Nobel Laureate Calls for Removal of Bush
Nobel Peace Prize winner Betty Williams came from Ireland to Texas to declare that President Bush should be impeached.
In a keynote speech at the International Women's Peace Conference on Wednesday night, Ms. Williams told a crowd of about 1,000 that the Bush administration has been treacherous and wrong and acted unconstitutionally.
"Right now, I could kill George Bush," she said at the Adam's Mark Hotel and Conference Center in Dallas. "No, I don't mean that. How could you nonviolently kill somebody? I would love to be able to do that."
About half the crowd gave her a standing ovation after she called for Mr. Bush's removal from power.
"The Muslim world right now is suffering beyond belief," she said.
"Unless the president of the United States is held responsible for what he's doing and what he has done, there's no one in the Muslim world who will forgive him."
When an audience member told Ms. Williams that Vice President Dick Cheney would become president if George Bush were impeached, she said, "Can't you impeach them both?"
"It's twisted. It's all wrong," she said. "There are so many lies being told. It's hard to be an American and go out into the world right now."
Ms. Williams started her speech by asking every member of the audience to hug everyone around them. Then she cut to what amounted to both a call for peace and a stinging rebuke of the American government.
Conference organizers have said that the conference is nonpartisan and that no one was invited to speak about the war in Iraq. After Ms. Williams finished her speech, conference chairwoman Carol Donovan took the podium to say that Ms. Williams did not speak for the conference -- only herself.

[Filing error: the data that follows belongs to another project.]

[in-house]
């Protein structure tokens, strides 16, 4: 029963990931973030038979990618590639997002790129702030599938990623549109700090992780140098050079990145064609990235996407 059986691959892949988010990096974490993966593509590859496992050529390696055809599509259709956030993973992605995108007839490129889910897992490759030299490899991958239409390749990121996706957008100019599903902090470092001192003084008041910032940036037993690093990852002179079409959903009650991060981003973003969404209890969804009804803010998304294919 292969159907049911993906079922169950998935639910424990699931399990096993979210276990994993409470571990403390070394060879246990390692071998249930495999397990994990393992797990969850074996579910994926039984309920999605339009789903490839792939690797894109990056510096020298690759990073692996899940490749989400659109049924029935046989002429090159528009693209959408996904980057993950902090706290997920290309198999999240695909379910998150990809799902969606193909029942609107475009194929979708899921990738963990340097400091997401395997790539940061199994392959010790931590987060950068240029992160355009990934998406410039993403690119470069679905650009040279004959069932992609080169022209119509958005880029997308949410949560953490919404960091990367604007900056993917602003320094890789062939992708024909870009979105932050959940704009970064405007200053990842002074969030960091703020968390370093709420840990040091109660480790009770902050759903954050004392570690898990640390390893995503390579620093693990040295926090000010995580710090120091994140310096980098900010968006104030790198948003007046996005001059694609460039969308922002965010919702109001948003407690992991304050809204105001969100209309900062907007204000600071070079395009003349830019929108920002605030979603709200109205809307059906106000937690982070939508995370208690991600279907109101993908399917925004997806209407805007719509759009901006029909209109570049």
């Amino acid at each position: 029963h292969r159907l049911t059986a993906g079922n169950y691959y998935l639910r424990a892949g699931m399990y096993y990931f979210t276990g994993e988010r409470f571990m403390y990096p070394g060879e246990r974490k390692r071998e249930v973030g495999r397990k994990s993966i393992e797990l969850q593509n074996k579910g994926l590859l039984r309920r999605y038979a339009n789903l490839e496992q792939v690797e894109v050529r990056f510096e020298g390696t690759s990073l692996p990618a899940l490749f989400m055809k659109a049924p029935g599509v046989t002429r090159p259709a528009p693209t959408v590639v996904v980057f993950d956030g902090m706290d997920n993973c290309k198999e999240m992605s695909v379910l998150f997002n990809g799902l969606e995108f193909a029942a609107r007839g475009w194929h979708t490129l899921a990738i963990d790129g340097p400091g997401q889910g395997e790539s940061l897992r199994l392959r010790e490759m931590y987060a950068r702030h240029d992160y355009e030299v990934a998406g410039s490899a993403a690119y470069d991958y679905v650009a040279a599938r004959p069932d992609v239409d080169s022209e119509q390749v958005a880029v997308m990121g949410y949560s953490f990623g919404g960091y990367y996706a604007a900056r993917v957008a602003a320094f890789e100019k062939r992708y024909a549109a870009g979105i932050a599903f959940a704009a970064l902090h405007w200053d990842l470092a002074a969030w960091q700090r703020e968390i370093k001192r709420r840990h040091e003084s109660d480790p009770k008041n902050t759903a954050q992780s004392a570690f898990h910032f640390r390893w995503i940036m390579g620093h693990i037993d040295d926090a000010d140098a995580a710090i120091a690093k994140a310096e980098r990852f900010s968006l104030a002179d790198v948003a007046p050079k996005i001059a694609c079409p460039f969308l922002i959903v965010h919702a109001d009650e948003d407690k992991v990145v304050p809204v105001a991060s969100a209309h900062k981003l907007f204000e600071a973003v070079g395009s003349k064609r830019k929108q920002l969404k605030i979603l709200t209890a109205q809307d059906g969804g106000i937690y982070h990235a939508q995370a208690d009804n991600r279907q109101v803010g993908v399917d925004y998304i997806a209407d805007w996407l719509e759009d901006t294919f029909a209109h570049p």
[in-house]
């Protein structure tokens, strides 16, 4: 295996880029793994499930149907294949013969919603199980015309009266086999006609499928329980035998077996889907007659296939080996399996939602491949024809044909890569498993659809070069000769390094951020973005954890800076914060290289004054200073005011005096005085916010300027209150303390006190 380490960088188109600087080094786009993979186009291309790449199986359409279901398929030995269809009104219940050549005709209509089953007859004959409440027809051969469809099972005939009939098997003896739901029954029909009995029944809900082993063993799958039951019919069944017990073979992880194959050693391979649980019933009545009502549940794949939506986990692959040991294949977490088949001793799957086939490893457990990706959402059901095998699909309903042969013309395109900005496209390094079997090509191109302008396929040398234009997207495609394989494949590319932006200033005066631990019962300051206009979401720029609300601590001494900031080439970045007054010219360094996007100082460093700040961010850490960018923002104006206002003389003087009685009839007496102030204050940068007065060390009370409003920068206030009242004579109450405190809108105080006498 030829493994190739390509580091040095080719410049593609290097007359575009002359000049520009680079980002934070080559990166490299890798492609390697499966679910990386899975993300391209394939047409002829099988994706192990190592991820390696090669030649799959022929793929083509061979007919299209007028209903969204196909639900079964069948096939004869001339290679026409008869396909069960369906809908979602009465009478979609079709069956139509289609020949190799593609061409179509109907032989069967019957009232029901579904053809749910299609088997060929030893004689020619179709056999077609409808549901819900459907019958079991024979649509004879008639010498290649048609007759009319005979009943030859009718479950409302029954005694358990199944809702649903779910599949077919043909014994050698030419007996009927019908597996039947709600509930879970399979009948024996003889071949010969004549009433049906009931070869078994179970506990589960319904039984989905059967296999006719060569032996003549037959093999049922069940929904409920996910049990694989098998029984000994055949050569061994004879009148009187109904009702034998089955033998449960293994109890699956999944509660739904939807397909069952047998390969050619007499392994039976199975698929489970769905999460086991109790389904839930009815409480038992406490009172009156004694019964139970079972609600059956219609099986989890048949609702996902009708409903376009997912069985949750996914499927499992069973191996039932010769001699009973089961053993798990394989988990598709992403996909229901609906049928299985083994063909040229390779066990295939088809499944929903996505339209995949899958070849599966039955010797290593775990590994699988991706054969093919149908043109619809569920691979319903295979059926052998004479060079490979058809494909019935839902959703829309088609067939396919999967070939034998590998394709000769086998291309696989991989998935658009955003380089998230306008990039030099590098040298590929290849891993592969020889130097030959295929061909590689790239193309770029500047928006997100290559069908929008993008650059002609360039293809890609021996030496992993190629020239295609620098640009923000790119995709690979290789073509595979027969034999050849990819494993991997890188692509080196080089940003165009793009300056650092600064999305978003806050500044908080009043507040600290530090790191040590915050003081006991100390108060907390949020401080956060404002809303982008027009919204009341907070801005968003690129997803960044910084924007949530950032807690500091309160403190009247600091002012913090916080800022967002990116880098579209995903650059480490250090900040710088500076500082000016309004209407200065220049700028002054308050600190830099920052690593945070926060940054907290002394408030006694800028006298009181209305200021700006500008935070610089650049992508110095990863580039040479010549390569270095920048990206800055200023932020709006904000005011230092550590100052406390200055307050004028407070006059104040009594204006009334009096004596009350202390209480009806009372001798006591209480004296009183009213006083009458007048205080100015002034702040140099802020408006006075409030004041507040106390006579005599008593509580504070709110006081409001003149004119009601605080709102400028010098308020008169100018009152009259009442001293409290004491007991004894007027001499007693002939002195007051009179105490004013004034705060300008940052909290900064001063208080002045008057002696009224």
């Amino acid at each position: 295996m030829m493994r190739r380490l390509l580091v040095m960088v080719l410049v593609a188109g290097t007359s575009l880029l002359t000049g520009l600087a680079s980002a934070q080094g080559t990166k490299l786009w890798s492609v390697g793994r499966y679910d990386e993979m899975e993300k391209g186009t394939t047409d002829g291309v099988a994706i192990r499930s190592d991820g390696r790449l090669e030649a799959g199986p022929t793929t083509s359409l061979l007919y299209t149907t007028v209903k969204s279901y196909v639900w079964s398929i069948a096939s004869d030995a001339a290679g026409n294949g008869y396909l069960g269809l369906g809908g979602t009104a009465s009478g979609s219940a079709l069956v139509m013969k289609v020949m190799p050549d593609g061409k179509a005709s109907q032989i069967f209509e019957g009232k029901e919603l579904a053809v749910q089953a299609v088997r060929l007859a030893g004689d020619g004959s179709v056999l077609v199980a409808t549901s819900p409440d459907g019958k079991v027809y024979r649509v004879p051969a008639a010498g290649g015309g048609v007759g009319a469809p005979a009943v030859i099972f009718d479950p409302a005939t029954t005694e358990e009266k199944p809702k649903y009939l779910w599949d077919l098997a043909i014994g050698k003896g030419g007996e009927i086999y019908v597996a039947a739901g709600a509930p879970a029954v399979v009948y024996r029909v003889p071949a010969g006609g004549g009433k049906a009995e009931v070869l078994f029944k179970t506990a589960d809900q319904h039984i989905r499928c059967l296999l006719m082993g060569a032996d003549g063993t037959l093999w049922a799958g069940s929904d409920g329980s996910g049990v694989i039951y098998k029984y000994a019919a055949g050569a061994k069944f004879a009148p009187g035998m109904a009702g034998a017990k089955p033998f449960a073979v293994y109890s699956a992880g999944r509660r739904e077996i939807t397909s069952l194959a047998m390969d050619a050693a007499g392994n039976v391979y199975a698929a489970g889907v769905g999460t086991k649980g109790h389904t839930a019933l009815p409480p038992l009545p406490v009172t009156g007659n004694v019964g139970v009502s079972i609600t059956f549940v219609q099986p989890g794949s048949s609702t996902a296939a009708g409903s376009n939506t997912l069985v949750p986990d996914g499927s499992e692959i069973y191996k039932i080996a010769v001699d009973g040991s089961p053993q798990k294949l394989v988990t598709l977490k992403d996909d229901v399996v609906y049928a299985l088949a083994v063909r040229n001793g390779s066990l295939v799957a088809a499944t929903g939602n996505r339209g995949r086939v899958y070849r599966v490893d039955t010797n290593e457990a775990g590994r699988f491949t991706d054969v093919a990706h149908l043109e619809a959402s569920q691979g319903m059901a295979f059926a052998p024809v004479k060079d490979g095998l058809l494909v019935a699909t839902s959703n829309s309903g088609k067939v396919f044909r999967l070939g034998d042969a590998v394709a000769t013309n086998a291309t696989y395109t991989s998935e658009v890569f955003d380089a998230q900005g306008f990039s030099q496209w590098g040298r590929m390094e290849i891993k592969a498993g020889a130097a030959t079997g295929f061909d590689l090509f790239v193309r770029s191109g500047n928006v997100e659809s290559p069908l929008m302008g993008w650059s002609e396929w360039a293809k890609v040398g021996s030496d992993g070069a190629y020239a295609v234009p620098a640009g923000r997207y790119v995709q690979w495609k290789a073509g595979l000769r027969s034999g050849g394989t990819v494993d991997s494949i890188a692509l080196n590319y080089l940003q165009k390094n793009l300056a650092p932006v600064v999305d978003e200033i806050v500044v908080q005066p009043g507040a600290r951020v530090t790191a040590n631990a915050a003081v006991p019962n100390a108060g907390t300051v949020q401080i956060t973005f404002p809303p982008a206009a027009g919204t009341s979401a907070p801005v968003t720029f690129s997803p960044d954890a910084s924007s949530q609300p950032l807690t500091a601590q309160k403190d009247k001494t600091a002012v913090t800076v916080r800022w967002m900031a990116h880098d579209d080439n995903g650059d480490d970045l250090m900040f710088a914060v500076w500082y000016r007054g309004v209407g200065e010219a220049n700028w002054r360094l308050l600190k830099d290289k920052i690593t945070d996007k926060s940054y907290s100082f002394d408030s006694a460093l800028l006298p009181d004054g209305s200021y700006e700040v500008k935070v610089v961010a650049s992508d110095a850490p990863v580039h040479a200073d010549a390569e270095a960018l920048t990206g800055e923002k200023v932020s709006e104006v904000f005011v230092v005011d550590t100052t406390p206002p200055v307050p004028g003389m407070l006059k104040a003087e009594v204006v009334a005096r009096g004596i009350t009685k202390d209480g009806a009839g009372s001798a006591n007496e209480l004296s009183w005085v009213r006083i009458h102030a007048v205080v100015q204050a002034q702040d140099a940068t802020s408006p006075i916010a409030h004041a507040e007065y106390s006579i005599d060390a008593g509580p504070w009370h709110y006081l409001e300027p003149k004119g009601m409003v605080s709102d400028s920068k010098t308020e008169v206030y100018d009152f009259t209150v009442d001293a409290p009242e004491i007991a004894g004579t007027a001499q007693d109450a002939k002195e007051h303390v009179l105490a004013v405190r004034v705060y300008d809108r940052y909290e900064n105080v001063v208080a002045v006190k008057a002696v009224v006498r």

"It's important for us to separate the opinion of the person and the position of the conference," Ms. Donovan said.
Two other Nobel Peace Prize winners, American activist Jody Williams and Rigoberta MenchÃƒÂº Tum of Guatemala, will speak this week as part of the conference. Jody Williams, who was in the audience Wednesday, has also indicated she would speak about Mr. Bush.
"We believe very strongly it was important to have the opportunity to hear these three peace prize winners," Ms. Donovan said.
Betty Williams won the Nobel Prize in 1976 for creating a group that helped start peace talks in Northern Ireland.
In 1992, Texas Gov. Ann Richards appointed Betty Williams to the Texas Commission for Children and Youth.
Many in the crowd found out that Lady Bird Johnson had died when Jan Sanders, the wife of U.S. District Judge Barefoot Sanders and a close friend of the former first lady, gave an impromptu eulogy.
"She was a friend, a doer, an influencer of world events," Ms. Sanders said. "She lived a full life. If she were here, she would say to you, 'Keep on being women doers.' "
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